Tag Archives: three-season tent reviews

Gear Review: Marmot Tungsten UL 2P Backpacking Tent

September 21, 2017  |  In Gear Reviews   |   Tagged , , , , , ,   |   Leave a comment
Testing the Marmot Tungsten UL 2P in Wyoming's Wind River Range.

Testing the Marmot Tungsten UL 2P in Wyoming’s Wind River Range.

Three-Season Tent
Marmot Tungsten UL 2P
$299, 3 lbs. 4 oz.
backcountry.com

Is weight the most important consideration when buying a backpacking tent? If it’s one of the first specs you look at, I suggest you give equal consideration to its space—and especially its space-to-weight ratio. In the interest of finding a tent that offers comfortable living quarters for a friend who’s over six feet tall and I to share on a 39-mile backpacking trip in Wyoming’s Wind River Range—but still comes in at a reasonably low weight—I decided to try out Marmot’s well-priced Tungsten UL 2P. I found that it’s a solidly built and notably spacious shelter for its weight, at a price that’s hard to beat for this quality; but I found some nitpicks with it, too. Continue reading →

Gear Review: Sierra Designs Clip Flashlight 2 Tent

July 5, 2017  |  In Gear Reviews   |   Tagged , , , , , ,   |   Leave a comment
Sierra Designs Clip Flashlight 2.

Sierra Designs Clip Flashlight 2.

Three-Season Tent
Sierra Designs Clip Flashlight 2
$200, 3 lbs. 6 oz.
sierradesigns.com

After it was first introduced in the early 1980s, the Clip Flashlight became an iconic tent among backpackers and bikepackers—you’d see them everywhere, and I used one for years. So when the updated version was introduced this spring, curiosity and a little bit of nostalgia prodded me to try it out—and see how this classic shelter holds up in comparison to modern tents. On high-desert trips from southern Utah to southern Idaho in May and June, the Clip Flashlight held up well through serious wind and rainstorms. While I found faults with some aspects of its design, its strengths—and a good price—make it a backcountry shelter worth considering. Continue reading →

April 25, 2017

5 Tips For Buying a Backpacking Tent

In Backpacking, Gear Reviews, Skills   |   Tagged , , , , , , , , ,   |   7 Comments

By Michael Lanza

There are a lot of tents out there. How do you choose between them? Backpackers come in different sizes and have different needs and preferences in a tent. In testing scores of backcountry tents over the past two decades, for reviews in Backpacker Magazine and this blog, I’ve seen the best and the worst—and gotten a sense of what to look for in a tent and how to help people pick out one they like. Here are my five simple tips for finding a tent you’ll love. Continue reading →

Gear Review: The 5 Best Backpacking Tents

April 19, 2017  |  In Gear Reviews   |   Tagged , , , , , , , , , , , , , , , , , , , , , , , , , , , ,   |   1 Comment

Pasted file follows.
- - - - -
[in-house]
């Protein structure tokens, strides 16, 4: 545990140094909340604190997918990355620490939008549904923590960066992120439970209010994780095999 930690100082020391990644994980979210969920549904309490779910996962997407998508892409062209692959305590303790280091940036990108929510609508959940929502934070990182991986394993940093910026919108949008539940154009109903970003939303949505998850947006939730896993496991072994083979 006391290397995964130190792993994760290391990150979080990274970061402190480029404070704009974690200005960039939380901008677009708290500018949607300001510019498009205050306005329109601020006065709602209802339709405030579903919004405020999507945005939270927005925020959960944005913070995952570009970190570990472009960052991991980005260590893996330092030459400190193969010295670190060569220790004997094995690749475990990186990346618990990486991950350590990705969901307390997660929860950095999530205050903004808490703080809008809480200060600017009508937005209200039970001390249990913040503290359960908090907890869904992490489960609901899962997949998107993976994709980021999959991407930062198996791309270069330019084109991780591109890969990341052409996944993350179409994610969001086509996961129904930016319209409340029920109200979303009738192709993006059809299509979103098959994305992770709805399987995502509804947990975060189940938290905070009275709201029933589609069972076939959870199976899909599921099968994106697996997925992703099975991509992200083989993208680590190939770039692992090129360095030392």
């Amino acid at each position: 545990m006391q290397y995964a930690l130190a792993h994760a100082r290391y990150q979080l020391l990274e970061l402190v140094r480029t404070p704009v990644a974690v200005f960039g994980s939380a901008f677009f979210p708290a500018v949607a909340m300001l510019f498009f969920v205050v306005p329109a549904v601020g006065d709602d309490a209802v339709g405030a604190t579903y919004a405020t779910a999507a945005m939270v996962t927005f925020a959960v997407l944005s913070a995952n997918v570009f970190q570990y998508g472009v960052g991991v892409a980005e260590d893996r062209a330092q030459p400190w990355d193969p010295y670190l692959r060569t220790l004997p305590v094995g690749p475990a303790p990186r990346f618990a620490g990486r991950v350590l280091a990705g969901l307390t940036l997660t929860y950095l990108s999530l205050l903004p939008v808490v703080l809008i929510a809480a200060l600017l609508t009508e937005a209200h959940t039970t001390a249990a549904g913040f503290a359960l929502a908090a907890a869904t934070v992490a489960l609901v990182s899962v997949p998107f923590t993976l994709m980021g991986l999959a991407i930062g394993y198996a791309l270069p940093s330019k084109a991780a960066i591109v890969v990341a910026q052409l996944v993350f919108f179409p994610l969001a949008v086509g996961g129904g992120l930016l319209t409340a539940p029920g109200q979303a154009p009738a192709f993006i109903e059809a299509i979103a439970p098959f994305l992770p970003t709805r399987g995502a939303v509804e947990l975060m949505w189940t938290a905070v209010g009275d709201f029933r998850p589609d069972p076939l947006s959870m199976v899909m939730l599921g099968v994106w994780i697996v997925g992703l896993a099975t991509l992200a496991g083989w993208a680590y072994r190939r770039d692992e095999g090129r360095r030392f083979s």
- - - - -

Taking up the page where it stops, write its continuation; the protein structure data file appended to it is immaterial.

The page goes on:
The Exped Mira II Hyperlite tent in Idaho's White Cloud Mountains.

The Exped Mira II Hyperlite tent in Idaho’s White Cloud Mountains.

By Michael Lanza

The best backpacking tents on the market today only superficially resemble the tents most of us pitched in the backcountry just five or 10 years ago. Designers have thrown out ingrained notions of what a backpacking tent is, thinking outside the box to make shelters that are more livable, lighter, stronger, and include features like (of all things) built-in lights. Tents continue evolving and improving because the goal of making gear lighter long ago crossed a threshold from “the new thing” to how everyone thinks. That attitude has transformed the world of backcountry gear, especially tents.

You’ll see that trend in each of the five singularly outstanding tents reviewed below. Continue reading →

Gear Review: Big Agnes Copper Spur HV UL2 Ultralight Backpacking Tent

March 22, 2017  |  In Gear Reviews   |   Tagged , , , , , , , , ,   |   6 Comments
Big Agnes Copper Spur HV UL2 tent.

Big Agnes Copper Spur HV UL2 tent.

Ultralight Backpacking Tent
Big Agnes Copper Spur HV UL2
$450, 2 lbs. 12 oz.
moosejaw.com

I’ll tolerate reasonably close living quarters in a tent that’s lightweight and performs well in the backcountry, because I prioritize my comfort on the trail (read: light pack) and usually only crawl inside the tent to sleep. But not all of my backpacking companions share my tolerance for a snug shelter. The Big Agnes Copper Spur line of tents have long made me and my elbowroom-loving tentmates happy, by marrying low weight and a high ratio of interior space per ounce. So with a new design making the Copper Spur HV UL2 roomier while keeping its weight under three pounds, I took it out on a five-day, 80-mile backpacking trip through the North Cascades with a six-foot friend to see whether the tent would measure up to the hype. Continue reading →

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